There are twelve gates that lead into the city and John tells us that each of the gates is made up of a single pearl. Ladies, any of you have a pearl large enough to make into a gate? It is unbelievable isn’t it? What’s interesting is that in the Bible the pearl is a symbol of redemption. In Matthew 13:45-46 Jesus tells a story about a merchant. Read along with me.
45 “Again, the kingdom of heaven is like a merchant looking for fine pearls. 46 When he found one of great value, he went away and sold everything he had and bought it. (Matthew 13:45-46 NIV)
The pearl is a symbol of redemption. That is a thought worth contemplating. Think about how pearls are made. A pearl is made in the depths of the sea in the heart of a living oyster. Something invades that oysters shell, like a little grain of sand or a water mite. The foreign object begins to irritate the oyster. The oyster begins to secrete a white, milky substance and layer after layer covers whatever it was that was causing the oyster pain until finally you have a perfectly formed, brilliant, round, shiny pearl. The pearl is the oyster’s answer to that which has injured it. Isn’t it wonderful how the Lord has built into His creation biblical truths? Sin has wounded you and me, it is a fatal wound, but the blood of Christ covers our wounds and produces the pearl of salvation. As we walk through the “pearly” gates we will be reminded of what our Savior has done for us! Hallelujah! He has covered our sin!
What a glorious day it will be when we enter the glorious city of our God! John’s description is symbolic, no human language can adequately describe the glorious city of God. We can get a glimpse of what the city will be like, but we cannot fully comprehend what that city will look like until we get there.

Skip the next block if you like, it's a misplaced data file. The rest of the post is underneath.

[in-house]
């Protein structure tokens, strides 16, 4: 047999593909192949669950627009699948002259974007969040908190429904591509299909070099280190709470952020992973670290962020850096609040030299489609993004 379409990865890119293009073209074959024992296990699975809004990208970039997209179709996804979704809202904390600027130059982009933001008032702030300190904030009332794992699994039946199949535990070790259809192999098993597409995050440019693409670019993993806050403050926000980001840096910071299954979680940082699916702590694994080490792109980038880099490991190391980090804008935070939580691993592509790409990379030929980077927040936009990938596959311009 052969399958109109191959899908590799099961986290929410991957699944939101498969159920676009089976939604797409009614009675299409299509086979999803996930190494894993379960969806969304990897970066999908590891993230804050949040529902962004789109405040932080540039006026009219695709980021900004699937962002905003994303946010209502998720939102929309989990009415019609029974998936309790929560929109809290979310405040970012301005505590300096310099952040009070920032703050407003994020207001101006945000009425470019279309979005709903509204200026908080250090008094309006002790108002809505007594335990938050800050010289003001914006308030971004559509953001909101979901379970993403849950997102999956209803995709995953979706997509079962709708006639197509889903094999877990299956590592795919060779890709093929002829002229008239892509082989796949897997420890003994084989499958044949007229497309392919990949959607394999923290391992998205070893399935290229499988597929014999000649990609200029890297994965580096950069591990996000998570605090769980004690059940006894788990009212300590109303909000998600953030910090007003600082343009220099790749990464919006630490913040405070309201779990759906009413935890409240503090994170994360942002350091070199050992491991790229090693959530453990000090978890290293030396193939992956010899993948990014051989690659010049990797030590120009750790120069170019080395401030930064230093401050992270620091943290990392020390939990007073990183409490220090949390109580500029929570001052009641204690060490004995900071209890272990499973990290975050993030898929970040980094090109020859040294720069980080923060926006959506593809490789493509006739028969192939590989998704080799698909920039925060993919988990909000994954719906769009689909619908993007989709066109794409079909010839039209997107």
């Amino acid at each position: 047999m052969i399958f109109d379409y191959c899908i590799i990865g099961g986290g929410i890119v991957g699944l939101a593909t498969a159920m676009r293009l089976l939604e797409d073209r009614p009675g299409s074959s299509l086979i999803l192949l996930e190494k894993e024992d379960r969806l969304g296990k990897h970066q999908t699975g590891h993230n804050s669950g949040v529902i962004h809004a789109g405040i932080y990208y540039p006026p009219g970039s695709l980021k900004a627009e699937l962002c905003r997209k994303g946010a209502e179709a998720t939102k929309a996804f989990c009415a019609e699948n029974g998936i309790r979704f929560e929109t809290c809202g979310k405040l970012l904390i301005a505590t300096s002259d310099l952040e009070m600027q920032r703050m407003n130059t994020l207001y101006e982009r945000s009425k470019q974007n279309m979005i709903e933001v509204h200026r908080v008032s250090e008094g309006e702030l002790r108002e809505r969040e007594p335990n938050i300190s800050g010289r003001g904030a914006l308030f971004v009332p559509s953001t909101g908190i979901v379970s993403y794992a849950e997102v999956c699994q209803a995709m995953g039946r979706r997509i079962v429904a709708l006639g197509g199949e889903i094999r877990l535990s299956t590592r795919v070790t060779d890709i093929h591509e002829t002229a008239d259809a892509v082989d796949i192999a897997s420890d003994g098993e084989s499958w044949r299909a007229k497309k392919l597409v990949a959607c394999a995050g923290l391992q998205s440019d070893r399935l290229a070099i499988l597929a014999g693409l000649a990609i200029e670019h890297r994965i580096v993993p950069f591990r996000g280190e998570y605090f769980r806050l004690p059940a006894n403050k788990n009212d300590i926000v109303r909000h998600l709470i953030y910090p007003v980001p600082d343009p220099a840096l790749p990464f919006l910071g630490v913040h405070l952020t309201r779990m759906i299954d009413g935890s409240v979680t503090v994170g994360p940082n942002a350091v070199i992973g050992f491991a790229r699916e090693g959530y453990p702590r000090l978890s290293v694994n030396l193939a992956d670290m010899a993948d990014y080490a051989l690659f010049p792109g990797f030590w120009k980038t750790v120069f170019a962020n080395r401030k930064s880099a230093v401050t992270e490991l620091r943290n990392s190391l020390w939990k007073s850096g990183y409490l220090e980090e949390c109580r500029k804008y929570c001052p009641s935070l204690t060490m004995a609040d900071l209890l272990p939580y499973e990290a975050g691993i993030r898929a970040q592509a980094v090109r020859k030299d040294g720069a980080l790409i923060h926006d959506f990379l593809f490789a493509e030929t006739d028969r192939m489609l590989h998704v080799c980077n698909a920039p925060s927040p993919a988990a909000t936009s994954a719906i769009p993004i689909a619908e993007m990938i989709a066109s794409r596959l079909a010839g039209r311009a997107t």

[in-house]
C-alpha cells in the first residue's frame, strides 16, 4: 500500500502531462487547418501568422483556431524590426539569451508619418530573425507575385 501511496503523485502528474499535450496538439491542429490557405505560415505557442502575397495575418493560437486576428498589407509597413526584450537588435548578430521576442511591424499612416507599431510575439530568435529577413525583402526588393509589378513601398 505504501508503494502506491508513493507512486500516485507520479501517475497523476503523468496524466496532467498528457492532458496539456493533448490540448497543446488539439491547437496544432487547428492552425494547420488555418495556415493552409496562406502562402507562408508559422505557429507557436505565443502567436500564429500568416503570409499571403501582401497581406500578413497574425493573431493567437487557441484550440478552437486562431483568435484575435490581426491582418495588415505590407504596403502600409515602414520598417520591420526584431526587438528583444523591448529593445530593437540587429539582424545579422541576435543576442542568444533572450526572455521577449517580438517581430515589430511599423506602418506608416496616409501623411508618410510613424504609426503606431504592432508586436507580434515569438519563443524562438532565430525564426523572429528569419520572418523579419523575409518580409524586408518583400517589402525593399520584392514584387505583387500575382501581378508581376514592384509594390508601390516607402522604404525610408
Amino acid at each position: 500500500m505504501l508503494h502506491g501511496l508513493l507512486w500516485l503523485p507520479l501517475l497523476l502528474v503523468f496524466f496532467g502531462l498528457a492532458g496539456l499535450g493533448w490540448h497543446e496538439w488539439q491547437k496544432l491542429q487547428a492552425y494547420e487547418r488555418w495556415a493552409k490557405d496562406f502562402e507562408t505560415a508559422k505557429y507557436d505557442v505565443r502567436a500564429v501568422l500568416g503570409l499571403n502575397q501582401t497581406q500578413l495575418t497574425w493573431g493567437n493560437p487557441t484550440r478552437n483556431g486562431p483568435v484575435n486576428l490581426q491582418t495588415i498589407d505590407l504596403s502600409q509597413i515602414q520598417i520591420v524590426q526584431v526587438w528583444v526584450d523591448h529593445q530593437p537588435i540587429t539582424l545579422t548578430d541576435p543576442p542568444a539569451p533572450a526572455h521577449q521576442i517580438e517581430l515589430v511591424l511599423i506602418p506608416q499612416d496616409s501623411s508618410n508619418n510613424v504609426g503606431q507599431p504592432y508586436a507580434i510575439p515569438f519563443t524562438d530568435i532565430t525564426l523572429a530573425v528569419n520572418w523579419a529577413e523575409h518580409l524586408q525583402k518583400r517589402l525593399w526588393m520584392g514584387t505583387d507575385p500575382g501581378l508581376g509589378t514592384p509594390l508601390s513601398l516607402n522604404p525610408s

There was a little girl who was born blind. Her mother loved her very much and she worked to help her daughter understand the world around her. Her mother described the flowers in the spring with all of their brilliant colors. She tried to describe the beauty of the snow in the winter. She took her to the ocean and tried to explain the vastness of the waters. When the little girl was ten years old she had an experimental surgery done on her eyes. Several weeks later when the bandages were removed the little girl could see. She ran to the window and stood breathless. She said, “Mother, why didn’t you tell me it was so beautiful?” Her mother said, “Honey, I tried to, but words just wouldn’t suffice.” This morning I’ve tried to describe for you the glory of heaven, but I have to confess to you that I have fallen far short my friends. Paul said,
9 However, as it is written: “No eye has seen, no ear has heard, no mind has conceived what God has prepared for those who love him”—(1 Corinthians 2:9 NIV)
In C. S. Lewis’ book, The Chronicles of Narnia, the kids who have lived in Narnia have completed their time and work and Aslan has come to take them home. They are leaving Narnia and about to enter Aslan’s land when one of the characters cries out, “I have come home at last! This is my real country! I belong here. This is the land I have been looking for all my life, though I never knew it till now.”
As glorious as the city of God will be there is one greater benefit for the residents of the city of God. Look at Revelation 22:4 with me.
4They will see his face, and his name will be on their foreheads. (Revelation 22:4 NIV)
It won’t be like in the days of Moses or our day. We will see His face. What a glorious blessing that will be. How can you not desire to see His face? Won’t you invite Jesus into your heart this morning so that one day, one glorious day, you will see His face?
Britton Christian Church
922 NW 91st
OKC, OK. 73114
June 10, 2007